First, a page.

A small win for developing countries is that industrialized countries will need to 'at least double' the financial provisions for adaptation measures from 2019 levels by 2025 to help those most severely affected by climate impacts cope with finding new solutions for agriculture and farming, prepare for extreme whether events, adjust housing, accommodation, and public health programmes. However, the decision on overall finance did not deliver on the initial COP26 objective to commit to $100bn of climate finance annually to developing nations; this goal will not be met before 2023.
At COP26, the Paris rulebook – the implementation guidelines of the Paris Agreement – were finalized. These contain references to human rights, social and environmental safeguards, and indigenous peoples’ rights. Important international standards, like Indigenous Peoples’ right to free, prior, and informed consent, however, are missing from the Glasgow agreement. This means that carbon market projects remain at risk of being carried out without obtaining consent from indigenous peoples’ at the local level – an important rights failure that has previously led to conflicts in mitigation policies and rendered them unsustainable.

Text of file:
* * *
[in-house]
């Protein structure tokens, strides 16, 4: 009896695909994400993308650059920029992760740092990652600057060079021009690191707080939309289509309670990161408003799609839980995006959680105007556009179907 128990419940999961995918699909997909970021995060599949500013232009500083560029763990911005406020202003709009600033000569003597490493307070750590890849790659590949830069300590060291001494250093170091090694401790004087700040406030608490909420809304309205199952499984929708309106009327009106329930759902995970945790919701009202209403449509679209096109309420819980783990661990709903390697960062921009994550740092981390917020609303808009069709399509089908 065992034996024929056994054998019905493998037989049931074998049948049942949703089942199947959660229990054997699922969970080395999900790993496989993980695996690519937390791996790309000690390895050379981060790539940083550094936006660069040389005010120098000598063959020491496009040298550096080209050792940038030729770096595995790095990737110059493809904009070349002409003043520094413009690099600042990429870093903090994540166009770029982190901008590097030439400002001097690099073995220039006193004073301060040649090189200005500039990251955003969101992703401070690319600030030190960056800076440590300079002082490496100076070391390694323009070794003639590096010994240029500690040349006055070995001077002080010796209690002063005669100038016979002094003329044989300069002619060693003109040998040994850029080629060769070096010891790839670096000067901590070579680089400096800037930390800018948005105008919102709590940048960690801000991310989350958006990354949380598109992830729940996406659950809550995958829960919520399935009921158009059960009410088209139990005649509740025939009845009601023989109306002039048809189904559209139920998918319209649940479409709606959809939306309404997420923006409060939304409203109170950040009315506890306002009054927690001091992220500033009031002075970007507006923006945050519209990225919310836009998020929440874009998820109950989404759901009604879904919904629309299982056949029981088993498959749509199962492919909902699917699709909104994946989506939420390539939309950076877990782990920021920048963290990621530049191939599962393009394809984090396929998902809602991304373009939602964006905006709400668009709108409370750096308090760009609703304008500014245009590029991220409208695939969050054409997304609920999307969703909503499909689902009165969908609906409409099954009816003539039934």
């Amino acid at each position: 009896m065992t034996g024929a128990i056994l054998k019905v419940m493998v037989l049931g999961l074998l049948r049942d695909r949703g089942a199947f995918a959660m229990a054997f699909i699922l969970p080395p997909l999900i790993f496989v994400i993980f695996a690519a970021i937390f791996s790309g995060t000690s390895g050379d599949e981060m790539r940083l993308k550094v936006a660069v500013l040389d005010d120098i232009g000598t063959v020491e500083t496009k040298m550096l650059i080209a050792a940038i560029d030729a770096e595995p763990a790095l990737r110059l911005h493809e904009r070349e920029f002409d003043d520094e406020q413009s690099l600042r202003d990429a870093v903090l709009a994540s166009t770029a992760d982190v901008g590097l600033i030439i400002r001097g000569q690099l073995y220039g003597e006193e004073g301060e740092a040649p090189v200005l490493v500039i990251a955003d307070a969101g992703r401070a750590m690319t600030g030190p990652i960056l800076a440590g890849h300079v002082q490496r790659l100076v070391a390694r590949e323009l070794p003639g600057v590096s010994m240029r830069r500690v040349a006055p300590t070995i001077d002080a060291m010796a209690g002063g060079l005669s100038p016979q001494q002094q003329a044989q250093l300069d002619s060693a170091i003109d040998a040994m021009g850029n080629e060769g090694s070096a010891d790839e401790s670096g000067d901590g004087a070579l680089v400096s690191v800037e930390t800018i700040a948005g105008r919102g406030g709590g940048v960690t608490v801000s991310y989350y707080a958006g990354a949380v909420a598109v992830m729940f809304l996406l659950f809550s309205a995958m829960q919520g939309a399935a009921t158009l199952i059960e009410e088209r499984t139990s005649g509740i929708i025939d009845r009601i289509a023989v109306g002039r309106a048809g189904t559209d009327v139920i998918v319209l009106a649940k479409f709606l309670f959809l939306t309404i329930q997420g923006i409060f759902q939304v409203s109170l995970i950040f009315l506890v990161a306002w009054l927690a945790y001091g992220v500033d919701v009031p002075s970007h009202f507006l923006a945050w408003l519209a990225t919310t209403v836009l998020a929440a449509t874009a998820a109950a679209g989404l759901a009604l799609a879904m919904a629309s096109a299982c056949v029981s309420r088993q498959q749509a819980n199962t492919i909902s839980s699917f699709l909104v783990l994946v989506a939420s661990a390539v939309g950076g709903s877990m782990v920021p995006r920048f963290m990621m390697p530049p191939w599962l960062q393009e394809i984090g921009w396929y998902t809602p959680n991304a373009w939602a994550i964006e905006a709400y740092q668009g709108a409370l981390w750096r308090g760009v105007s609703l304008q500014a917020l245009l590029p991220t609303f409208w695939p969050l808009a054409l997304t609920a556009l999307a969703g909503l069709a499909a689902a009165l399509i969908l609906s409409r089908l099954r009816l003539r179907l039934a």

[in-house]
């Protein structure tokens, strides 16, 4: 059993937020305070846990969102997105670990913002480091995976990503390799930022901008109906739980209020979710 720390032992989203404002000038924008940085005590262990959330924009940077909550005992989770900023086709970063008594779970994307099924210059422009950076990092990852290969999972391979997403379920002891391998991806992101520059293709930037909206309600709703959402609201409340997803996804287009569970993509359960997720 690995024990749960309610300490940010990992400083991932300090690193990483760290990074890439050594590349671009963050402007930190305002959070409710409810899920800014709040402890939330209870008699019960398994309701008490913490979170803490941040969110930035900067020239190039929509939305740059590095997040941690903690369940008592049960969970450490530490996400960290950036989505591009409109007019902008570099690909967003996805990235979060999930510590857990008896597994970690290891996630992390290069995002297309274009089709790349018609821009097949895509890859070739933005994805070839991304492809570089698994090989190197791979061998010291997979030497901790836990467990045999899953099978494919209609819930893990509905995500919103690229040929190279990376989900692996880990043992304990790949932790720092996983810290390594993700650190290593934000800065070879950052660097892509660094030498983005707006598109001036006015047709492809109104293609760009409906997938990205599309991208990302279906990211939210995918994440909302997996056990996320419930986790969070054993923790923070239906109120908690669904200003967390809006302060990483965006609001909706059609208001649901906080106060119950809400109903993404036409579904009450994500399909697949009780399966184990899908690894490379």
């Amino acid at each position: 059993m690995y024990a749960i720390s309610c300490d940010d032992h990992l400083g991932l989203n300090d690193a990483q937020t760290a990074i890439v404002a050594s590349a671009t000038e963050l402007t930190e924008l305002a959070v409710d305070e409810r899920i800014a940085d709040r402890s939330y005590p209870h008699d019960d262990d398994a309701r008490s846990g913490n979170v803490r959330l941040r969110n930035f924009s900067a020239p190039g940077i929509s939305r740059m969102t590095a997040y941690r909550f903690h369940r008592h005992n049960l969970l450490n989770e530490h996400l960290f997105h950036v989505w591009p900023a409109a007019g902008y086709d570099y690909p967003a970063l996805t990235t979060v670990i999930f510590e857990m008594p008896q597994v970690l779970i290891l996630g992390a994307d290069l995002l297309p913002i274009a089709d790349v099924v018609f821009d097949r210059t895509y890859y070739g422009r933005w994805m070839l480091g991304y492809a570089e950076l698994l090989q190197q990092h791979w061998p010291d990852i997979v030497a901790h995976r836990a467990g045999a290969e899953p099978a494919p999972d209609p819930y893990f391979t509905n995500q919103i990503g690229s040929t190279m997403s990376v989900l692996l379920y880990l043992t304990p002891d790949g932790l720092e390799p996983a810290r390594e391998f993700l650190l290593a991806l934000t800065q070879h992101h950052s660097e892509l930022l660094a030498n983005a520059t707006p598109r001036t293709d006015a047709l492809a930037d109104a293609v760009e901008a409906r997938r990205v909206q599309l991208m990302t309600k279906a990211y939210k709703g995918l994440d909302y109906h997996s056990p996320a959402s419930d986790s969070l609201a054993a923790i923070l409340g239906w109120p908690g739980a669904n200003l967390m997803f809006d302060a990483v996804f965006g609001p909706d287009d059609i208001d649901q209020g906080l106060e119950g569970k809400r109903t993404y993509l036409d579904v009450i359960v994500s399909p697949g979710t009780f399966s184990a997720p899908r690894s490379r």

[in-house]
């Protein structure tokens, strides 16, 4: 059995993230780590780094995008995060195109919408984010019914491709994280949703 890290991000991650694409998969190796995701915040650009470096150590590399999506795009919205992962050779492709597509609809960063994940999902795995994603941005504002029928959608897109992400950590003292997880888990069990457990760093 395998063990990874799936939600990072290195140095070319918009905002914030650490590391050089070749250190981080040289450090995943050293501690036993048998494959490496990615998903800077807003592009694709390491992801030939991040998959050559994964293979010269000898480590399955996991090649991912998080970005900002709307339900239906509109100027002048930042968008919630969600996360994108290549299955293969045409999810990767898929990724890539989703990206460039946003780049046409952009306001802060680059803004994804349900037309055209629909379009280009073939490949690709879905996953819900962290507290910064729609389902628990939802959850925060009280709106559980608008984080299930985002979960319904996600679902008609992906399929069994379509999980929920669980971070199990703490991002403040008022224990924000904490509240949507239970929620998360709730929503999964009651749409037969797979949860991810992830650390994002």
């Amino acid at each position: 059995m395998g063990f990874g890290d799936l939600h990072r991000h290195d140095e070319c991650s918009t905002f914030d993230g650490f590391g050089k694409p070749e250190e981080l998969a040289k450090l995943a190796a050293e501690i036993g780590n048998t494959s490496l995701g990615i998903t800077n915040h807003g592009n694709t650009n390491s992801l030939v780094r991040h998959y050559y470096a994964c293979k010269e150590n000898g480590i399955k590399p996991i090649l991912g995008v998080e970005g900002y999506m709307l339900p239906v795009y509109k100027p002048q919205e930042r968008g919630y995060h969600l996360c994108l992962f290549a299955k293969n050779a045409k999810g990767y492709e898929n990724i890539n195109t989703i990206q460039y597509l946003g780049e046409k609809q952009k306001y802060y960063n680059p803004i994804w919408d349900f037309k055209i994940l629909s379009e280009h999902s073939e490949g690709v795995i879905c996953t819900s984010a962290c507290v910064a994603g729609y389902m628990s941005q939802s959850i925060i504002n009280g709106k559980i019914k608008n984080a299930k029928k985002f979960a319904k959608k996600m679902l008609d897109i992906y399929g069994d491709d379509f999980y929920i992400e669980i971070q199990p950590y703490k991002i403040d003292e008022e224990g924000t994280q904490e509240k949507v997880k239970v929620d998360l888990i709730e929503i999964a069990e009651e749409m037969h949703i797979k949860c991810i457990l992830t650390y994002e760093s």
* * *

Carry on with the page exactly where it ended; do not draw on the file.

A first at this year’s COP was the mentioning of fossil fuels and coal in the outcome decision. In the last minutes of negotiation, shortly before the Glasgow Climate Pact was adopted, India, backed by China, insisted on watering down the final draft to be adopted from 'phasing out' to 'phasing down' fossil fuel subsidies. Despite the weak language, many commentators consider these references to ending support for fossil fuels and reducing the use of coal as a success of the Glasgow Climate Pact.